The portrait is classic and true to form. I’m concerned about the Mint web crashing and losing out on this.

john k September 3, 2015 at 2:53 pm

Maybe he looks that way because 25% of the coins are already being picked over by the big boys..i.e. mint cronies..and we as the little guy collectors are left fighting over the crumbs..get ready for another “unexplainable mint site crash “

Broadwing September 3, 2015 at 4:39 pm

50k, should make for an additional 10 minutes till a sell out so I’d say there all gone by 12:25 pm EDT. I should sell bets on who calls it closest, and give away one of the two sets I just know I’ll be able to get. $1.00 a bet, heck I could pay for my sets that way and still be ahead.

I mean it has nothing to do with coin collecting anymore, the coin doesn’t count, it’s the label that has the extra value from the grading company and that RP-70 grade in that first release new color holder, and it’s how much the flippers will make on E-bay, right? Does anyone remember when this was a real hobby?

I really can’t wait to hear all the moaning from those who wonder why at 12:00 sharp 10,000 collectors hitting the buy button at the same time on the U.S. Mint websites caused it to crash or be slow. Ever heard of a denial of service attack?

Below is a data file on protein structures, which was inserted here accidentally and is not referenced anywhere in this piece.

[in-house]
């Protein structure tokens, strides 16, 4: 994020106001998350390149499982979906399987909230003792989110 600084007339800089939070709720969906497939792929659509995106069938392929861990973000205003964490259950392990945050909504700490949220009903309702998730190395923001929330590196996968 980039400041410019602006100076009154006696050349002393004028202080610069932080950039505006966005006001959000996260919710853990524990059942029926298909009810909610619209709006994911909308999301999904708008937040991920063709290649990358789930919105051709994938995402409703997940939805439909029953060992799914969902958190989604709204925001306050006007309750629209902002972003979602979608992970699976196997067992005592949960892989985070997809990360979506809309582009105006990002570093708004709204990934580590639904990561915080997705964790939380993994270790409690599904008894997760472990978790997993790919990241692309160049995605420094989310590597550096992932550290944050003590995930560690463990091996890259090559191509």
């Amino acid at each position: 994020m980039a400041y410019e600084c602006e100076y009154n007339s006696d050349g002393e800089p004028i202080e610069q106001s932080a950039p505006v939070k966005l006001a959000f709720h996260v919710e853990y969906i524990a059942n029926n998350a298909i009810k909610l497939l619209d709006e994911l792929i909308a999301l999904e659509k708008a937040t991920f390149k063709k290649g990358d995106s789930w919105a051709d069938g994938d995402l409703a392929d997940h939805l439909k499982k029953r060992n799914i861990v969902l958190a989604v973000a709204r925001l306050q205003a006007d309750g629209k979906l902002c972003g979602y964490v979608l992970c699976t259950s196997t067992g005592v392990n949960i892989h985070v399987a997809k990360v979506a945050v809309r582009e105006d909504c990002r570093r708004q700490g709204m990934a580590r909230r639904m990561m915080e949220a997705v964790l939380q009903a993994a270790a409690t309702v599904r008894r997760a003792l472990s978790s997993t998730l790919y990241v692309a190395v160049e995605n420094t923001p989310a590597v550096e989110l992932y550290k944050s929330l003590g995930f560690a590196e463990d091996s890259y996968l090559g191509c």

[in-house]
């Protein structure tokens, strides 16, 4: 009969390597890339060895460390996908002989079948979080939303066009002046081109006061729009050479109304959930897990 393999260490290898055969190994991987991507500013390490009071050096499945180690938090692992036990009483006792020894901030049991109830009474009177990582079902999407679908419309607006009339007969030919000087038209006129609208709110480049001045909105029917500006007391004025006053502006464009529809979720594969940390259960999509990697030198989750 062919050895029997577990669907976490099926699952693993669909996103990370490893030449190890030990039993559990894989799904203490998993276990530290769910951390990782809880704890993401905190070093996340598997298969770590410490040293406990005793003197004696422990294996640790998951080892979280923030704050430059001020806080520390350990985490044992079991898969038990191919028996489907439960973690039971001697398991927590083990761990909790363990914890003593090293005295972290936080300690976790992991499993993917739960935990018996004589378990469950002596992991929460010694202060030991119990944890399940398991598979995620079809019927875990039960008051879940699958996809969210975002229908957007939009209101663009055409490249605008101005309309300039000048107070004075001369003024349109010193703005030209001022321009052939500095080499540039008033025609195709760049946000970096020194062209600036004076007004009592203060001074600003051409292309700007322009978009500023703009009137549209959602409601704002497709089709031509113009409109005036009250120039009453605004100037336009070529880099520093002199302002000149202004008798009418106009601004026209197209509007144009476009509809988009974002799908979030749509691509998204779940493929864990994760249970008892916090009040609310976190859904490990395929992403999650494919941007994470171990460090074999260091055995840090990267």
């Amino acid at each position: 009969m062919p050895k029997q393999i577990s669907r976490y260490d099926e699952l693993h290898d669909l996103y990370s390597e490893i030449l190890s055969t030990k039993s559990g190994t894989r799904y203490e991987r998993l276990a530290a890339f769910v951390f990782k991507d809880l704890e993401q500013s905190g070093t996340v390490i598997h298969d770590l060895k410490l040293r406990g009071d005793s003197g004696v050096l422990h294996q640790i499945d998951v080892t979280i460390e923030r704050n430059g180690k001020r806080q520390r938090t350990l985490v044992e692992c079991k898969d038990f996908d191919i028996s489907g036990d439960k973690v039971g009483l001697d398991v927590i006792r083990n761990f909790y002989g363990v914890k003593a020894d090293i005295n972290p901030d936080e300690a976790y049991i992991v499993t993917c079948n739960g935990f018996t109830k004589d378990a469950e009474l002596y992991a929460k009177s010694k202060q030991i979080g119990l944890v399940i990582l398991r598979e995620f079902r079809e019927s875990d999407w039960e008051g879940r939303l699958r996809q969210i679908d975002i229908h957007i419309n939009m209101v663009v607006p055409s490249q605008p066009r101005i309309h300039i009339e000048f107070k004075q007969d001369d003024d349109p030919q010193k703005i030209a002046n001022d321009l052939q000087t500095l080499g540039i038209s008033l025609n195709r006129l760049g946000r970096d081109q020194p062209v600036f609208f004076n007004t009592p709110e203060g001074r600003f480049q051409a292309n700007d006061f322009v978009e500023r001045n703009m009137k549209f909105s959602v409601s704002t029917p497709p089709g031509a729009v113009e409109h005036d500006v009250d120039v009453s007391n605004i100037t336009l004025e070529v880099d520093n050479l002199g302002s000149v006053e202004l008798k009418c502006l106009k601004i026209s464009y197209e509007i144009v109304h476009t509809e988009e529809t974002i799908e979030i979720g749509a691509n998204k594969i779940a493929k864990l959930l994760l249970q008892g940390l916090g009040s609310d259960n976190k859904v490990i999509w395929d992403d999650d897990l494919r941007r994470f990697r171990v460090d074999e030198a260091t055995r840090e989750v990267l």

Christopher Williams September 3, 2015 at 5:00 pm

There are already “Presale” listings of these on Ebay–What a surprise.

Eddie September 4, 2015 at 9:37 am

Have a question about grading:
If I order 2, the US MINT sends me a single box with both sets inside. Since I only want to send one of them for grading, will PCGS & NGC accept the single set after I opened the original US MINT shipping box?
I am confused, please help.

joera September 4, 2015 at 6:55 pm

I will be one of those 10,000 hitting the buy button at 12:00. But maybe I will have a better chance at it if I wait till 12:02 or 12:03. But according to Mike “SOLD OUT, LIMITED EDITION, EXCLUSIVE ONLY TO US” Mezak, (thanks to Christopher Williams for the “name.” I added the last part cause he says that a lot too.), the Roosevelt sold out in like 90 seconds. lol And he, or they, were able to get around 4,000 sets. He says he could only get 2 at a time on the second market paying 2-4 times the U.S. Mint cost. How much of that do you think is true? I watch that show just to see what he has to says next.

joera September 5, 2015 at 8:09 am